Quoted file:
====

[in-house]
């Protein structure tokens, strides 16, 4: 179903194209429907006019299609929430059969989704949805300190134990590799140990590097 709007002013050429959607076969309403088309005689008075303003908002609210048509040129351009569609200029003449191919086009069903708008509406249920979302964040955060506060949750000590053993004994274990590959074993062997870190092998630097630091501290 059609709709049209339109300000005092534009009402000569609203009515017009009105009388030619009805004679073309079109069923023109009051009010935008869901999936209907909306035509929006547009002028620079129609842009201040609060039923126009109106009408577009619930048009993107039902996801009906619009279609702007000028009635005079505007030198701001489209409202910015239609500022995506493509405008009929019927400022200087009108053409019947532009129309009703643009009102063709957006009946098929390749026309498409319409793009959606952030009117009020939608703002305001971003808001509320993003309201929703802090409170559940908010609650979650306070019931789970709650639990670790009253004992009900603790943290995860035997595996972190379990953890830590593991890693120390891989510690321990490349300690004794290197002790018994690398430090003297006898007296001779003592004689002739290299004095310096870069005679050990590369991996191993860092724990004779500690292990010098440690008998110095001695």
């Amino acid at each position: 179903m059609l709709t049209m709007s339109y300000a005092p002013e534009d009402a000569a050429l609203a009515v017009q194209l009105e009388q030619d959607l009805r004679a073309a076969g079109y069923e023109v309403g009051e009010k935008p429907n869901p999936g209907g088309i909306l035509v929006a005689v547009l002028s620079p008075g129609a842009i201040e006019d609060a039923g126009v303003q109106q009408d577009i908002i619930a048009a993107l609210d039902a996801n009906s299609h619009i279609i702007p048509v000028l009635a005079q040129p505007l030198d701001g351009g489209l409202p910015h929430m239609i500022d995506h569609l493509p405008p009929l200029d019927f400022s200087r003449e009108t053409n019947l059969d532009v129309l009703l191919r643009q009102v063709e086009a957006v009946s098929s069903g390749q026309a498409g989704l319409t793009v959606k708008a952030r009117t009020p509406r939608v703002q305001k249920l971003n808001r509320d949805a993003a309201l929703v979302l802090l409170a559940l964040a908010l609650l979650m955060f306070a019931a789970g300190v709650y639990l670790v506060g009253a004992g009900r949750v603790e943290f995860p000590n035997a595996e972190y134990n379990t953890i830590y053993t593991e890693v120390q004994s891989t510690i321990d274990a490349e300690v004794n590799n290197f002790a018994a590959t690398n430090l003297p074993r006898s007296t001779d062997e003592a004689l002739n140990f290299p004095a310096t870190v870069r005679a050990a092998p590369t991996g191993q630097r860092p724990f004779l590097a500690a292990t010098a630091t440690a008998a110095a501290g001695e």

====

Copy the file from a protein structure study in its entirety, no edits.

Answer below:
[in-house]
């Protein structure tokens, strides 16, 4: 179903194209429907006019299609929430059969989704949805300190134990590799140990590097 709007002013050429959607076969309403088309005689008075303003908002609210048509040129351009569609200029003449191919086009069903708008509406249920979302964040955060506060949750000590053993004994274990590959074993062997870190092998630097630091501290 059609709709049209339109300000005092534009009402000569609203009515017009009105009388030619009805004679073309079109069923023109009051009010935008869901999936209907909306035509929006547009002028620079129609842009201040609060039923126009109106009408577009619930048009993107039902996801009906619009279609702007000028009635005079505007030198701001489209409202910015239609500022995506493509405008009929019927400022200087009108053409019947532009129309009703643009009102063709957006009946098929390749026309498409319409793009959606952030009117009020939608703002305001971003808001509320993003309201929703802090409170559940908010609650979650306070019931789970709650639990670790009253004992009900603790943290995860035997595996972190379990953890830590593991890693120390891989510690321990490349300690004794290197002790018994690398430090003297006898007296001779003592004689002739290299004095310096870069005679050990590369991996191993860092724990004779500690292990010098440690008998110095001695």
């Amino acid at each position: 179903m059609l709709t049209m709007s339109y300000a005092p002013e534009d009402a000569a050429l609203a009515v017009q194209l009105e009388q030619d959607l009805r004679a073309a076969g079109y069923e023109v309403g009051e009010k935008p429907n869901p999936g209907g088309i909306l035509v929006a005689v547009l002028s620079p008075g129609a842009i201040e006019d609060a039923g126009v303003q109106q009408d577009i908002i619930a048009a993107l609210d039902a996801n009906s299609h619009i279609i702007p048509v000028l009635a005079q040129p505007l030198d701001g351009g489209l409202p910015h929430m239609i500022d995506h569609l493509p405008p009929l200029d019927f400022s200087r003449e009108t053409n019947l059969d532009v129309l009703l191919r643009q009102v063709e086009a957006v009946s098929s069903g390749q026309a498409g989704l319409t793009v959606k708008a952030r009117t009020p509406r939608v703002q305001k249920l971003n808001r509320d949805a993003a309201l929703v979302l802090l409170a559940l964040a908010l609650l979650m955060f306070a019931a789970g300190v709650y639990l670790v506060g009253a004992g009900r949750v603790e943290f995860p000590n035997a595996e972190y134990n379990t953890i830590y053993t593991e890693v120390q004994s891989t510690i321990d274990a490349e300690v004794n590799n290197f002790a018994a590959t690398n430090l003297p074993r006898s007296t001779d062997e003592a004689l002739n140990f290299p004095a310096t870190v870069r005679a050990a092998p590369t991996g191993q630097r860092p724990f004779l590097a500690a292990t010098a630091t440690a008998a110095a501290g001695e």